Travel to Krakow, Poland – Episode 185 Transcript

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Travel to Krakow, Poland – Episode 185 Transcript

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Raul: I come from a Cuban family so we eat a lot of pork and they eat a lot of pork apparently or at least I saw it in many, many menus and many dishes. That to me was a very pleasant surprise because that’s one of my favorite foods. I was also surprised how little I saw of vegetables on the menu. Potatoes aside, when I ate vegetables it was at Italian restaurants cause I had spinach so it kind of surprised me. It was winter too so I don’t know if it had any effect on it not being as readily available. The food was delicious and I had the pork knuckles, which are one of their specialties. Also the pierogi’s, dumplings, whatever are one of their specialties and they have all sorts of them. I didn’t get to sample as many different ones as I probably would have wanted. I only had so many meals that I could fit in a week. But the food was delicious. There was a surprise at the restaurants. Usually when they brought you the bread, they brought you the butter and another container they brought you lard so you could use lard on your bread instead of the butter if you wanted. I had to try it. I did try it. I didn’t do it often.

Chris: And then you mentioned side trips.

Raul: Yeah. Side trips. We had to prioritize. We didn’t get to fit in all the things we thought we could do. I’ll start maybe from the closest ones to town. The salt mines at Wieliczka, which is about maybe 20 minutes outside of the city. We took a bus to get there and then just walked a little bit to the actual salt mines. These mines were not the longest in operation, but just about, I think, the longest in operation are like 30 kms away, somewhere else in Poland. But there you go down wooden staircases and you get to see all these underground chambers and sculptures, statues, chandeliers. Things made by miners originally and maybe in the last few decades.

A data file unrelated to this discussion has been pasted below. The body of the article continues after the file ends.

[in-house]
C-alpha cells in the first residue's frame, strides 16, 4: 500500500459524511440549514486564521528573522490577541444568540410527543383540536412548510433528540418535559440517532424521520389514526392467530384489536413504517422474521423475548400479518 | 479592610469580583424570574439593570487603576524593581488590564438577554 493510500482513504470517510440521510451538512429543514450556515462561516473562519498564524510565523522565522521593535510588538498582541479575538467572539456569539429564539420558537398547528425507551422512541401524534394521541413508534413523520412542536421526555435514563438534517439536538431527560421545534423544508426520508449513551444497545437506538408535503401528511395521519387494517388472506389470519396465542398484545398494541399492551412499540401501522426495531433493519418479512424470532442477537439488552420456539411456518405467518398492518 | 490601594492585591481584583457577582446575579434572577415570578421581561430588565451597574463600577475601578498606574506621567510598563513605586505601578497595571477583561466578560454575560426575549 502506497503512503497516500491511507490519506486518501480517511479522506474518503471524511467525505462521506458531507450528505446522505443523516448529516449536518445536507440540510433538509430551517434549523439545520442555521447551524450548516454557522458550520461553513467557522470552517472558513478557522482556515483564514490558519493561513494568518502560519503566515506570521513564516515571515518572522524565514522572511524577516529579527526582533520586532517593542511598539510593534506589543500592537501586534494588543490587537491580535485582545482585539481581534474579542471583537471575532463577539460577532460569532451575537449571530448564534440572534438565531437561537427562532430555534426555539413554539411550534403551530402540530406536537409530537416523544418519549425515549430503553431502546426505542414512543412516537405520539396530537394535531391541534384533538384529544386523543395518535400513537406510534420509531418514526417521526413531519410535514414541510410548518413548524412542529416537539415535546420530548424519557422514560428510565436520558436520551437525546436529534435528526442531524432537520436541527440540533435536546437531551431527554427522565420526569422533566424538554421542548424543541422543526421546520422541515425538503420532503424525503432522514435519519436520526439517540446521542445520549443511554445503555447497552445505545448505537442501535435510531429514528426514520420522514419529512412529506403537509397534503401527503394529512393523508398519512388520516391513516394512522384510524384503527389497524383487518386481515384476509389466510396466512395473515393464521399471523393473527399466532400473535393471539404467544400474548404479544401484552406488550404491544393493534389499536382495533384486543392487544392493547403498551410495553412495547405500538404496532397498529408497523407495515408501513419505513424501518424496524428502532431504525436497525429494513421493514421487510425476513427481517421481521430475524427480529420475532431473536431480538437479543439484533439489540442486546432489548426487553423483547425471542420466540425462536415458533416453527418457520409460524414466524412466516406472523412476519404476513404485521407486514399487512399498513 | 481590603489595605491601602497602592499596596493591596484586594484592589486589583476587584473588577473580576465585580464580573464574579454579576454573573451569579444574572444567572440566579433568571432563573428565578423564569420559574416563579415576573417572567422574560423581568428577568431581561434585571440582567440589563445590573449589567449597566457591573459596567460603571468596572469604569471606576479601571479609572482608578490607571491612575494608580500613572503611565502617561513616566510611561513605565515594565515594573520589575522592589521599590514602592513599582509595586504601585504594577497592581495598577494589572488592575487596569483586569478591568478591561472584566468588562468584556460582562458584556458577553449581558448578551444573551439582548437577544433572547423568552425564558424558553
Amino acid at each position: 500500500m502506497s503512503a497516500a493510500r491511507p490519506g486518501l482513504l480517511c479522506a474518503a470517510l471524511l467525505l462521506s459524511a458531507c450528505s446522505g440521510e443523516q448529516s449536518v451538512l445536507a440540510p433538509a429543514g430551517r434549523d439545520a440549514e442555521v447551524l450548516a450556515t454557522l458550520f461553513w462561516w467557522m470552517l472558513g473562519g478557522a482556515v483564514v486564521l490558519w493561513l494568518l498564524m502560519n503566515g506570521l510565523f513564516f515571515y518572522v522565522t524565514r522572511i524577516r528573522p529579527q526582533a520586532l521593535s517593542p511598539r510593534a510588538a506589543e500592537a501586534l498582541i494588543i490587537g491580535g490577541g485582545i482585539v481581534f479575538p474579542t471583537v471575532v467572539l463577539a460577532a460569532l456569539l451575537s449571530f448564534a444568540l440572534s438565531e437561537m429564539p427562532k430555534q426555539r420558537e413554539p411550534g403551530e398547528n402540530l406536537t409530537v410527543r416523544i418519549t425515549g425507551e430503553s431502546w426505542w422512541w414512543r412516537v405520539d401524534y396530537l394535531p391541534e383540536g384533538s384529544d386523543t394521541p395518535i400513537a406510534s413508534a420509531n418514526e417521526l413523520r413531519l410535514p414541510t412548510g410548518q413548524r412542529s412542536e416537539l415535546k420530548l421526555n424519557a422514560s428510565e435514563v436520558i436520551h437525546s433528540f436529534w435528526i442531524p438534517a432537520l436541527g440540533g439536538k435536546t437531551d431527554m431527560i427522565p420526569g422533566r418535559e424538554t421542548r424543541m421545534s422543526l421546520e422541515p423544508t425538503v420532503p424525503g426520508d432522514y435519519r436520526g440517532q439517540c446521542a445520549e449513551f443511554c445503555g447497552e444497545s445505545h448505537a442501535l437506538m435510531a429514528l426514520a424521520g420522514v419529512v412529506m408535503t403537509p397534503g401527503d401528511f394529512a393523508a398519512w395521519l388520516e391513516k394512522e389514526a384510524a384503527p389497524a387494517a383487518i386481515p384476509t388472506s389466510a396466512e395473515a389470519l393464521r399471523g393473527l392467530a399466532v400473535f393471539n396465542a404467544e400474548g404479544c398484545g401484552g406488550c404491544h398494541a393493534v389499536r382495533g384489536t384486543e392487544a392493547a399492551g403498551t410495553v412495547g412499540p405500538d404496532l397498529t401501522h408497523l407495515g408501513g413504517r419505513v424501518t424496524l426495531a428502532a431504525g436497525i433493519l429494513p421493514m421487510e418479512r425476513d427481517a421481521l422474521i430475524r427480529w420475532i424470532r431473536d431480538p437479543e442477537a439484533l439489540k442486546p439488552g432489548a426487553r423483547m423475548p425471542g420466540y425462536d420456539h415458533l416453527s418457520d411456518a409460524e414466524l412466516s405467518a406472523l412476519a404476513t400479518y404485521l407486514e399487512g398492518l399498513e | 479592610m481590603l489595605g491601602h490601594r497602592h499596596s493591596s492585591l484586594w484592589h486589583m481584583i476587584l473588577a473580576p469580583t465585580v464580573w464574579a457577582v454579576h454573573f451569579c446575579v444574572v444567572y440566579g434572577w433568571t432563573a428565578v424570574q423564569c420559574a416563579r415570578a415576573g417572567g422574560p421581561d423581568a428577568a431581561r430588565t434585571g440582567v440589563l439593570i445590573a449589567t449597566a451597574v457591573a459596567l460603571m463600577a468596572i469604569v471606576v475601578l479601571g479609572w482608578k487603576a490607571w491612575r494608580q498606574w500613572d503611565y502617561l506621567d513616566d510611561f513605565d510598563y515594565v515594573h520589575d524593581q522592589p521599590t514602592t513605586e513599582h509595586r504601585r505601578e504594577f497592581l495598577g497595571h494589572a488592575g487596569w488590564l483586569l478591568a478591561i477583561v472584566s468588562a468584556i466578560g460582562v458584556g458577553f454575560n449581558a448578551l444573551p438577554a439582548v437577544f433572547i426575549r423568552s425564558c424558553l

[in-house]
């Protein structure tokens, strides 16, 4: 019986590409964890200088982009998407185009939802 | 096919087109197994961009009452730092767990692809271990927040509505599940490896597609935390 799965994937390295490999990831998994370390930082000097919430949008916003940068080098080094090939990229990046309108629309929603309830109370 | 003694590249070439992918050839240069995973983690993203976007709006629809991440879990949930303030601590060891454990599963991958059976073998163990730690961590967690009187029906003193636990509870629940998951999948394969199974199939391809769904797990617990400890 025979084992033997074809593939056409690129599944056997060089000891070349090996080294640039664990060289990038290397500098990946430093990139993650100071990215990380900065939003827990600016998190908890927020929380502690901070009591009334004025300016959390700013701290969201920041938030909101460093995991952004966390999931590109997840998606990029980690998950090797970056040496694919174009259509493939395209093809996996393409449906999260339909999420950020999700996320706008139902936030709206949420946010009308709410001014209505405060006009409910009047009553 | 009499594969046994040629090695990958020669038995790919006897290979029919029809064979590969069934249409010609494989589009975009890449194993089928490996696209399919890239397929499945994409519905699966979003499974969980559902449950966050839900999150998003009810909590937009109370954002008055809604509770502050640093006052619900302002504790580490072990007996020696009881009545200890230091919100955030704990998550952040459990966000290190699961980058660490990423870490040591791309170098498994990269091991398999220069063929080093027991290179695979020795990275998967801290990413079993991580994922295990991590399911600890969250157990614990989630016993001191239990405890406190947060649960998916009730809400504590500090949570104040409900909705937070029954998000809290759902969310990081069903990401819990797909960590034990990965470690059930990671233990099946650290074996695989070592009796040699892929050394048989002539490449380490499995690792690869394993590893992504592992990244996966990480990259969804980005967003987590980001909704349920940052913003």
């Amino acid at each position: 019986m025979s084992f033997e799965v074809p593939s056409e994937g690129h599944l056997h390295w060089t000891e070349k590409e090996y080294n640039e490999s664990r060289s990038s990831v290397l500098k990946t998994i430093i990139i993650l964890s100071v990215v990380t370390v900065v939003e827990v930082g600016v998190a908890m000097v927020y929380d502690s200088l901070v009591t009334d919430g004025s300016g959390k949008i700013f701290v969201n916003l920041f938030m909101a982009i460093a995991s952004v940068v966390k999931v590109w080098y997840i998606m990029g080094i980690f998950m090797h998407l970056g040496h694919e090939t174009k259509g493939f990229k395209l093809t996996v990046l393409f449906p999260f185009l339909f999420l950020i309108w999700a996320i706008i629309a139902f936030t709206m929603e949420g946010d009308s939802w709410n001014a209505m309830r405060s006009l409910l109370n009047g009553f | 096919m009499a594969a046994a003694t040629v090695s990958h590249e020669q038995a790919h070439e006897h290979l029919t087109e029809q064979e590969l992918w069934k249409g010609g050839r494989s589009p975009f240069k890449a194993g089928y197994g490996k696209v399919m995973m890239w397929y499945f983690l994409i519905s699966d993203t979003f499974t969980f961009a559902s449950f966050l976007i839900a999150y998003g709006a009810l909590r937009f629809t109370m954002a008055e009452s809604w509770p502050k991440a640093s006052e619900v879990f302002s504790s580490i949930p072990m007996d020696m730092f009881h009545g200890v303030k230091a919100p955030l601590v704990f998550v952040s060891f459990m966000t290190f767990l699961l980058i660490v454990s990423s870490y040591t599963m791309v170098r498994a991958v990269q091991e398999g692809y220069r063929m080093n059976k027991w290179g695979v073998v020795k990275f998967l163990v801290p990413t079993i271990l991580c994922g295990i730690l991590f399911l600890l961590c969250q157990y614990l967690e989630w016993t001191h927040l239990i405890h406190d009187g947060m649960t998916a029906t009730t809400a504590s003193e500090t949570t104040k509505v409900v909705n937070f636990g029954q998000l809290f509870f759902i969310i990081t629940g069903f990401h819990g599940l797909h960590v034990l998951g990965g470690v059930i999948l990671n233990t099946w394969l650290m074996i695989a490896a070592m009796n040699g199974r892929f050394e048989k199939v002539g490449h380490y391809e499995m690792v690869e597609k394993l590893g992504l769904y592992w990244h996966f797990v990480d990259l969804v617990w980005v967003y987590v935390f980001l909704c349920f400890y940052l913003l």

Chris: Sculptures from salt or sculptures from rock or?

Raul: Yeah from rock salt.

Chris: Rock salt. Interesting.

Raul: Yeah, from the mine itself. Yeah, its fantastic and the chandeliers, for example, they do something to the salt to obviously make it clear. That’s not the natural state of the salt. That is used on the carvings on the walls of the chambers. There’s even a chamber. It’s huge. I can’t tell you exactly. Again, I’m bad with size and distance, but it’s about maybe a basketball court and a half in length. It is huge. It’s a cavernous chapel actually a basilica, I think, is what they are calling it. Underground, fascinating and that is a short trip away from the city. You can actually fit it in in half a day counting the back and forth. And you walk about 3 km underground and they say that is only 1% of the total set of passageways.

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by Chris Christensen

I am the host of the Amateur Traveler. The Amateur Traveler is an online travel show that focuses primarily on travel destinations and what are the best places to travel to. It includes both a weekly audio podcast, a video podcast, and a blog.

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